Irony Flavor or a Metallic mouth feel or iron taste is attributed to high myoglobin and hemoglobin contents which release iron during cooking. This off-flavor may be reduced by cooking beef to a lower degree of doneness.

takeoutcontainerWarmed Over Flavor occurs from reheating previously cooked meat. (Like when you reheat that doggie bagged steak in the microwave from last night’s dinner.) This undesirable flavor is caused by cooking to a high degree of doneness, improper storage, microbial contamination and exposure of cooked meat to oxygen. Consider having leftovers cold in sandwiches or salads to help minimize the problem.

Flavor Wrap

The taste of beef can be enhanced. Here are our top five flavor tips for getting the most out of your next meal:

1. Choose higher grades of beef, USDA Prime or USDA Choice, that have more marbling  (the marbling score is a large factor in determining the beef quality grade)

2. Opt for Properly Aged beef – anywhere between 14-28 days depending on the cut

3. Keep your beef properly chilled under 40°F until cooking and avoid freezing/thawing

4. Avoid cooking to a high degree of doneness and reheating

5. Experiment with complimentary umami flavors to create a flavor explosion.

Enjoy the taste of beef and savor the flavor!

From the desk of John Cecala || Website LinkedIn @BuedelFineMeats  Facebook

 

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How Taste & Flavor Affect Your Beef Experience | Part I

CreekstoneBeeffiletThe words taste and flavor are commonly used interchangeably to describe eating sensation but in reality they are very different. Appearance, smell, and personal judgment can also affect our beef experience. (Pictured right: Creekstone Farms Filet.)

Triggers & Sensations

If you were in grade school before the late 1990’s, you learned about the basic taste receptors on your tongue for sweet, salty, sour and bitter. In the late 1990’s a fifth taste receptor was confirmed as umami which is the way our body interprets and senses protein or savory taste.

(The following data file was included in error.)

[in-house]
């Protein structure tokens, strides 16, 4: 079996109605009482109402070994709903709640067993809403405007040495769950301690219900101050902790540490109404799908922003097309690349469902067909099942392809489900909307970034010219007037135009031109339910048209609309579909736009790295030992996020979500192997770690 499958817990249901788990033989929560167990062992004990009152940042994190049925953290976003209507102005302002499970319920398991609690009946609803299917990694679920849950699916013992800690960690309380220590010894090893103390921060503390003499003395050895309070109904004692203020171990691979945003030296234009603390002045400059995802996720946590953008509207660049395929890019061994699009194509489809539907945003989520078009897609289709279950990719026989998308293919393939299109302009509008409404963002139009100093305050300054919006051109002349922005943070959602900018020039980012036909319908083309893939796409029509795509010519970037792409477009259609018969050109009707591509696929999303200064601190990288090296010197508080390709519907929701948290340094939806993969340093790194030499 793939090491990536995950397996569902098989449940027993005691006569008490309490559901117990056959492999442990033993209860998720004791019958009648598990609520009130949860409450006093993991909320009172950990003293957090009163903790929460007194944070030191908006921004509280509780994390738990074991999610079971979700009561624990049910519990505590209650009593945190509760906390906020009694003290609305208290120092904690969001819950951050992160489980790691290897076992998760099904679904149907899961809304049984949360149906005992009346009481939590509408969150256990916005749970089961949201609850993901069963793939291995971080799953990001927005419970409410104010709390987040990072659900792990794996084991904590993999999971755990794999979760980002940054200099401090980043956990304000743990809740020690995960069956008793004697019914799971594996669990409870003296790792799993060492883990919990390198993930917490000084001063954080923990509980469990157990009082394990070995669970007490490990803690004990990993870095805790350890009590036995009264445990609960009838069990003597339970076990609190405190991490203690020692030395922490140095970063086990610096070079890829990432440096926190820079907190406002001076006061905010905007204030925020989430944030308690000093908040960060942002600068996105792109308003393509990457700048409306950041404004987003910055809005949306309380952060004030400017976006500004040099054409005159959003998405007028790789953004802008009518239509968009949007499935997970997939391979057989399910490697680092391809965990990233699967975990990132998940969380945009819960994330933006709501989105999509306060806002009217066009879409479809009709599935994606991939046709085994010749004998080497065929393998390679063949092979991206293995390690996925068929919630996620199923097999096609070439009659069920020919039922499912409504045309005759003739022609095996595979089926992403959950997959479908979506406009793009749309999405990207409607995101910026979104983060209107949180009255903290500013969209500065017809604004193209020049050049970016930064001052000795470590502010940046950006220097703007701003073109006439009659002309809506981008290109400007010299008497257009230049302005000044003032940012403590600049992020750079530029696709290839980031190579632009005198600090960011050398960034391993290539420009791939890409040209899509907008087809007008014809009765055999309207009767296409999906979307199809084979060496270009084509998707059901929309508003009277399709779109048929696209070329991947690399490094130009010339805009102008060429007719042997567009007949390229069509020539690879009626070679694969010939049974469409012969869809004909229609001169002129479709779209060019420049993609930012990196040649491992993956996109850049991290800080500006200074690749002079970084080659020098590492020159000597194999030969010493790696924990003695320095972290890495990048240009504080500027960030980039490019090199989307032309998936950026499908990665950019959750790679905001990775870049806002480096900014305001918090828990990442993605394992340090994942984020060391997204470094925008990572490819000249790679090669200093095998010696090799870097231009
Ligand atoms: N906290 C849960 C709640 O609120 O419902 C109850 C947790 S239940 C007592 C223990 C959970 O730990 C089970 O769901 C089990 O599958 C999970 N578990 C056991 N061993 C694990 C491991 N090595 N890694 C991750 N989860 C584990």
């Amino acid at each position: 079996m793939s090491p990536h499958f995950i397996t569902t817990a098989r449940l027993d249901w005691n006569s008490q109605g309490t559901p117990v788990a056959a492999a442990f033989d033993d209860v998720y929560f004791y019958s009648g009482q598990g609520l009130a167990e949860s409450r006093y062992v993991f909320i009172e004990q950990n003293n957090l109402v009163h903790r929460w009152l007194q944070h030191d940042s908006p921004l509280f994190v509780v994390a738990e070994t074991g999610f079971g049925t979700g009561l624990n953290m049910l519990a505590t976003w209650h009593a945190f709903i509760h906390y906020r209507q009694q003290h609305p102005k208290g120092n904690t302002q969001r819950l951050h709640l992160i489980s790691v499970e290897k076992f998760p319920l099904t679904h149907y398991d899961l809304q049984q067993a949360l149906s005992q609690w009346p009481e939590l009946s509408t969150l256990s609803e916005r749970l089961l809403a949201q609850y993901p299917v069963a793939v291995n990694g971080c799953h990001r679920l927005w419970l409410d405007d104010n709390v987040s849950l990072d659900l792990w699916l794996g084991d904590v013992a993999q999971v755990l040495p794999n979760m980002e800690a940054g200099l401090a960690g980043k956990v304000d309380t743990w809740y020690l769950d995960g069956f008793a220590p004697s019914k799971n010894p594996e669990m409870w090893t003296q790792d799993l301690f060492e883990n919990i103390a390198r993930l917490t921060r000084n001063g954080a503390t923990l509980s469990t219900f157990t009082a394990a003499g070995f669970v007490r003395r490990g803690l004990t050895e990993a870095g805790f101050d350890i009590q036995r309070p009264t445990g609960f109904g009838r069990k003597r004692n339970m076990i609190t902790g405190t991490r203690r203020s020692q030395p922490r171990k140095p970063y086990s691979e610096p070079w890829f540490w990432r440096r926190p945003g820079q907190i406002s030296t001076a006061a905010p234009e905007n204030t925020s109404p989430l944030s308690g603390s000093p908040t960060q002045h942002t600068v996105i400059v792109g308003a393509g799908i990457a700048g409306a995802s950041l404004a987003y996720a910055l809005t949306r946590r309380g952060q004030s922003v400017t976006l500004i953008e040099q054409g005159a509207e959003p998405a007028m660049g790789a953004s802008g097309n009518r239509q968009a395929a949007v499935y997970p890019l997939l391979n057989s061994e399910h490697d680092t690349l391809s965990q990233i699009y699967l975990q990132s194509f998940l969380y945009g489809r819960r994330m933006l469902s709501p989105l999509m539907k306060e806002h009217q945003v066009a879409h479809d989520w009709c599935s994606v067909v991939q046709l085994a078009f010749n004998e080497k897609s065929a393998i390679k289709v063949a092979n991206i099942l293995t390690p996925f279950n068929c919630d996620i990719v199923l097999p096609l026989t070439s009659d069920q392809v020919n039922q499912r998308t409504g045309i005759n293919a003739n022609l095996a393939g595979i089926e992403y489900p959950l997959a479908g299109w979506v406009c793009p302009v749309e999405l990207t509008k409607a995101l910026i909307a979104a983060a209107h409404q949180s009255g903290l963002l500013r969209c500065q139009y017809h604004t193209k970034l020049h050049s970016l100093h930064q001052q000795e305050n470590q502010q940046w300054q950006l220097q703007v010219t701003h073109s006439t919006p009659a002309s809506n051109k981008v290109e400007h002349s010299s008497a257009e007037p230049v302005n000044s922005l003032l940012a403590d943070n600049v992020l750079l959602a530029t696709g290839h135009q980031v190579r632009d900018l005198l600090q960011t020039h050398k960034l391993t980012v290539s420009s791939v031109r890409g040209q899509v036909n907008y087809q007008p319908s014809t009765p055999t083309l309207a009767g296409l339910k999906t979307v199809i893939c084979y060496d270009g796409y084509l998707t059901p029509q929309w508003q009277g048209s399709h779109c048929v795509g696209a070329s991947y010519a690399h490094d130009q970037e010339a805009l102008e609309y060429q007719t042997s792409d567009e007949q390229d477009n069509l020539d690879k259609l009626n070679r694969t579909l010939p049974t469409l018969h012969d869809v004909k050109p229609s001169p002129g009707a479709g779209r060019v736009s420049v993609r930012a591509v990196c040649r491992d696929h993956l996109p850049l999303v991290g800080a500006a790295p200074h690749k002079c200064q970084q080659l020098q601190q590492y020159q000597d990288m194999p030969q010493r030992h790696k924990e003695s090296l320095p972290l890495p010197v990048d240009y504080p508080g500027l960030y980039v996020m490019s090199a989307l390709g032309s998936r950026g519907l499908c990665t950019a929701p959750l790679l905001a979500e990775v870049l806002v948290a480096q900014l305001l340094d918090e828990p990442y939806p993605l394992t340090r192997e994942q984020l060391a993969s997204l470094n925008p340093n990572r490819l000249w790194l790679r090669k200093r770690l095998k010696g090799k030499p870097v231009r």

Receptors on our tongue send signals to our brains when we experience certain tastes. The ability to detect these five tastes is instrumental to our decision making. We may decide something is too bitter, or nicely sweet, and then decide to keep eating it or to avoid it in the future.

How our innate survival instinct relates to our taste sensors directing us towards certain foods and away from others is further important. For example, sweet indicates energy-giving carbohydrates; sour indicates potential danger from spoilage; bitter indicates potential toxins.

Flavor is the quality UmamiTongueof something you can taste. It is the combination of the taste, plus the other sensations that influence our perception of food, such as aroma, texture, juiciness, color and feel in your mouth.

People sometimes use words such as, rich, buttery, silky, pungent and earthy, when describing something they eat or drink. When doing so, they are actually speaking of flavor. You may have used the term “off-flavor” when something didn’t taste quite right. That’s because the combination of taste and the other influences were not what you expected or experienced before.

Beef + Fat = Flavor

Beef without fat lacks flavor. Fat imparts juiciness and flavor in beef but all fat with meat is not equal. There are three types of fat in meat: